Next, figure out your objectives. These are the steps you'll take to reach your goal. For example, if you want to increase customer satisfaction, your objective might be "increase customer satisfaction." Your objectives could include things like "improve conversion rates by 8%," "reduce churn by 5%," and "increase average order value by 10%." 

Finally, identify key results. Key results are metrics that measure whether your organization is achieving its objectives. They show whether you're moving toward your goal. In addition, KPIs help you understand where you stand relative to your competitors. You can use KPIs to compare yourself against industry benchmarks. (Learn about KPIs vs. OKRs and how to use them both)

 

Marketing OKR Example

Objective:

Launch webinar series to engage our target audience better

Key Results:

Generate 300 Sales Qualified Leads (SQL) by the end of the quarter (time-bound)

Produce $425,000 in new sales pipeline

Have an average attendance rate of 50% 

 

Sales OKR Example

Objective: 

Reach $3 Million in Annual Recurring Revenue by the end of this quarter

Key Results: 

Close 5 new logo deals

Annual Recurring Revenue per deal of $600,000

Schedule 25 qualified discovery meetings

 

Healthcare OKR Example

A healthcare organization wanted to increase flu vaccination rates among employees. They identified three areas where they needed improvement:

Objective: 

To increase Flu vaccination rates to minimize hospitalizations and sickness.

Key Results:

Increase awareness about the importance of getting vaccinated by 8%

Have 33% of staff take advantage of on-site vaccination days

Cut sick days of employees due to flu by 5%

 

CEO OKR Example

A CEO sets his/her own OKRs and measures them against those objectives. This helps ensure that the CEO’s priorities remain consistent throughout the organization. As such, the CEO must understand how each department works and what metrics it needs to meet.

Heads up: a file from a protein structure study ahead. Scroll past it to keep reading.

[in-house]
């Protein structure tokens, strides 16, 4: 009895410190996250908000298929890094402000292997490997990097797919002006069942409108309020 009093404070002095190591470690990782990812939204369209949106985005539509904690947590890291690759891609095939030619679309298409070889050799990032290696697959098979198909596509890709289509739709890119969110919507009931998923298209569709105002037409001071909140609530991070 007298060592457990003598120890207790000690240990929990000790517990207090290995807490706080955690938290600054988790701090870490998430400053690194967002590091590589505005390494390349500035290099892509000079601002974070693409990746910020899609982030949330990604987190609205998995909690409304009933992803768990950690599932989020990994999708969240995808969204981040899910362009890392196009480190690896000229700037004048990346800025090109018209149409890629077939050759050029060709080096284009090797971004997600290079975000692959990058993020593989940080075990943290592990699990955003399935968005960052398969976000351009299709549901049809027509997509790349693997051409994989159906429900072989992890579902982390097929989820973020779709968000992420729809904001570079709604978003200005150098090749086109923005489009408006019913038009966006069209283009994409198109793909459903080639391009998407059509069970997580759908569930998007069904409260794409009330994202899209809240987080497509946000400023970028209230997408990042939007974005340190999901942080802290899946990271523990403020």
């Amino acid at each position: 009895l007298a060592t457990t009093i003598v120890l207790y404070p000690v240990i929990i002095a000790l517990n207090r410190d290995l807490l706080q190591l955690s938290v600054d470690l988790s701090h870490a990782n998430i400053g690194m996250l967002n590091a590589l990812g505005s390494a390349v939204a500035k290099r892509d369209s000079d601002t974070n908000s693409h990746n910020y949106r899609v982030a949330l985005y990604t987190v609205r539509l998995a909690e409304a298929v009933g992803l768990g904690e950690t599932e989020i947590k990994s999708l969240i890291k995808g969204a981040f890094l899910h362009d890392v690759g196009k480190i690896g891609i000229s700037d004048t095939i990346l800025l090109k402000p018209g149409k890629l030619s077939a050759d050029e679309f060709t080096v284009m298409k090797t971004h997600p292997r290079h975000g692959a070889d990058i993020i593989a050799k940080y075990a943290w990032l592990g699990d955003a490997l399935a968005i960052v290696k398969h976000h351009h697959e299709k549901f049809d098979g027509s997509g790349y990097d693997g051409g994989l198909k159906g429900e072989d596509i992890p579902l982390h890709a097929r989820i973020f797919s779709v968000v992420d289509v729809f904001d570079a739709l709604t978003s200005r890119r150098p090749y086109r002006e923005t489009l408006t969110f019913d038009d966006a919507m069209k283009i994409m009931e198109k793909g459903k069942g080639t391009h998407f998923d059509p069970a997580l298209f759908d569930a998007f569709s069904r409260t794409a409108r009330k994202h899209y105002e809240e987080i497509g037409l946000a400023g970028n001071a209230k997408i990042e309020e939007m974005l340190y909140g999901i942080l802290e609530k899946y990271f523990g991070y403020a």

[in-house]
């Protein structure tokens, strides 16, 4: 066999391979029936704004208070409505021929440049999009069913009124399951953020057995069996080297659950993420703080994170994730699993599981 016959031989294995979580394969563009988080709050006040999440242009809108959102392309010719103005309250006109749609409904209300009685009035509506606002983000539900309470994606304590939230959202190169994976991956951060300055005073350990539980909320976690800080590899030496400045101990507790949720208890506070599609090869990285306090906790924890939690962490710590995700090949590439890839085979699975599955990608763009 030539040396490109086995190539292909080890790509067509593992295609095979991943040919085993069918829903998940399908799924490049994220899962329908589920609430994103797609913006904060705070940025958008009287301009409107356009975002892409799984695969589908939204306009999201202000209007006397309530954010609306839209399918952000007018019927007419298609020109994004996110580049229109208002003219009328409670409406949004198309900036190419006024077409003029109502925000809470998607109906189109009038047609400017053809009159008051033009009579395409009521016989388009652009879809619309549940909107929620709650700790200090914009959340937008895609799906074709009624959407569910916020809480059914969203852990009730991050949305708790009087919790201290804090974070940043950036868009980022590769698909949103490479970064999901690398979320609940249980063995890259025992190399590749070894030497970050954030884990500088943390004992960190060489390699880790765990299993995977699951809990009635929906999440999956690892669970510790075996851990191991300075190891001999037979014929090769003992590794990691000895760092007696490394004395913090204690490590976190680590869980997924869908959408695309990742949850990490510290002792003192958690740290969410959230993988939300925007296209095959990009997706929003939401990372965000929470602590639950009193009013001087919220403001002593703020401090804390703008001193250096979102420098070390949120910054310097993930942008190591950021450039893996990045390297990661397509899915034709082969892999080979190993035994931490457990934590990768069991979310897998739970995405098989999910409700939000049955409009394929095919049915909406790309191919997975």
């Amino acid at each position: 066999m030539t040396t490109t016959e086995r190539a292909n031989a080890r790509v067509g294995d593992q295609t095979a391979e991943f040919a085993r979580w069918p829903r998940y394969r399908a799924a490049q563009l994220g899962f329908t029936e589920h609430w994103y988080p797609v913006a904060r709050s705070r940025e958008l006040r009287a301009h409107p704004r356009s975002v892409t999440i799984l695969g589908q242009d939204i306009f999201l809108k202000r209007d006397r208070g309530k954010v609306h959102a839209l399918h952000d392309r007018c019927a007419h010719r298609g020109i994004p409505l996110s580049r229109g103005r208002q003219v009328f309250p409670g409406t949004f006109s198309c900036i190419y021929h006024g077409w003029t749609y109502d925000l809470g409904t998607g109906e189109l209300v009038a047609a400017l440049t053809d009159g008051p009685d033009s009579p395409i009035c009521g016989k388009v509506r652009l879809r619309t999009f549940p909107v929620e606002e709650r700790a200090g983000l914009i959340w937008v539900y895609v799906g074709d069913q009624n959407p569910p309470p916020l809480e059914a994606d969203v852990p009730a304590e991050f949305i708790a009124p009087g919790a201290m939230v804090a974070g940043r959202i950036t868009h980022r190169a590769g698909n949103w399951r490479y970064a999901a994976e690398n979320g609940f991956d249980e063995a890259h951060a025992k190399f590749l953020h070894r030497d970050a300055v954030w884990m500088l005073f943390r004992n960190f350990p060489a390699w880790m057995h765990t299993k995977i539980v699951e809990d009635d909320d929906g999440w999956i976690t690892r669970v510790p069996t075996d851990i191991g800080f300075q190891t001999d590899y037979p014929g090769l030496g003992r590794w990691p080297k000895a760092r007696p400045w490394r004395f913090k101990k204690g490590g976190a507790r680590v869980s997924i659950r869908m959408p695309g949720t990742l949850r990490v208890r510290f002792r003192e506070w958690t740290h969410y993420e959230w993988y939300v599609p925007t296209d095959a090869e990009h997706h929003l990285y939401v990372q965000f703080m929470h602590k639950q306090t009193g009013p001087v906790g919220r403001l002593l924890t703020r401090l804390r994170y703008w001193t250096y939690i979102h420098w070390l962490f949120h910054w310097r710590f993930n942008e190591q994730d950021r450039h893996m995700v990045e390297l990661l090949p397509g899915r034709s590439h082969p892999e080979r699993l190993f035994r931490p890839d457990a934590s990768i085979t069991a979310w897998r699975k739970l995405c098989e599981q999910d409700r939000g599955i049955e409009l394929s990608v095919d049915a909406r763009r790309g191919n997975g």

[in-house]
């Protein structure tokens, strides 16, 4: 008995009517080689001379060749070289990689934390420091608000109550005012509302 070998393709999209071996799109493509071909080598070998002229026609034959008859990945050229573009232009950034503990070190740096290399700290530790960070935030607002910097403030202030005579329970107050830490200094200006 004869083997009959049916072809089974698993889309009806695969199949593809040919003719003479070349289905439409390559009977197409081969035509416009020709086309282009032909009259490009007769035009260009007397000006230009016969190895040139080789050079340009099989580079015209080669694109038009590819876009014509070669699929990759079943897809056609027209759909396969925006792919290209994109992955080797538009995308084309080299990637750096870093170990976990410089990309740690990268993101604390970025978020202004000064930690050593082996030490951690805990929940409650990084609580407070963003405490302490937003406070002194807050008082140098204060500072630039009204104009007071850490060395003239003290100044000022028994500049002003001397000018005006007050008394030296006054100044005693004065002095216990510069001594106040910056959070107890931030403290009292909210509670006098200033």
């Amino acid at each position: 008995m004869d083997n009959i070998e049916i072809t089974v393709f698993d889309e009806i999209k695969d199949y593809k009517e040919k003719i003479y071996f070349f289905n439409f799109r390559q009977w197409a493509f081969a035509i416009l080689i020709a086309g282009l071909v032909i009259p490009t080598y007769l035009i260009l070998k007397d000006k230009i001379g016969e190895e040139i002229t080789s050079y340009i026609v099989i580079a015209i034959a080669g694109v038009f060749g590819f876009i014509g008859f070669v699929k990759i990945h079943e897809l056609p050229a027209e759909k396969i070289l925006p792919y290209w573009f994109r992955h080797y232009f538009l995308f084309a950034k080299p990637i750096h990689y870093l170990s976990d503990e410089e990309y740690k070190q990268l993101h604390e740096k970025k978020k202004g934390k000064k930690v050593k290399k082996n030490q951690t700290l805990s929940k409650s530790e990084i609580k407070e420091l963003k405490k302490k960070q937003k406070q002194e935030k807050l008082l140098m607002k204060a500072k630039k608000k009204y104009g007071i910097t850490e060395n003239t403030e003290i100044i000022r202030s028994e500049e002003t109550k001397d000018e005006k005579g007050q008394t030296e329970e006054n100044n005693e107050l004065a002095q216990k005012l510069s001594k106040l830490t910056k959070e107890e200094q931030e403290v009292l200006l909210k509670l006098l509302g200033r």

The CEO must set OKRs aligned with the company's overall goals. For example, the CEO might set OKRs like this:

  • Increase revenue by 10% per quarter over the next 12 months.
  • Reduce the cost of goods sold by 5%.
  • Improve customer satisfaction by 20%.
  • Achieve operational excellence.
  • Grow market share by 15%.

They would roll this cascading OKR down to each team member to know exactly what they need to do to contribute to the success of your business. The individual OKRs cascade deep into the organization to create a clear picture of success; now, you need to get in the Rhythm of Work to get your strategy done!

As you can see, OKRs are a great way to build a cohesive team, improve productivity, and increase overall organizational effectiveness with our OKR template and expertise in setting key results. Contact us to learn how Rhythm Systems can help you implement OKRs in your organization to increase revenue and encourage employee engagement so that your organization can realize the benefits of OKRs when setting goals.

 

-Ted Skinner

Simplify Your OKR Process with Rhythm

 

 

Looking for some additional OKR examples to help get you started?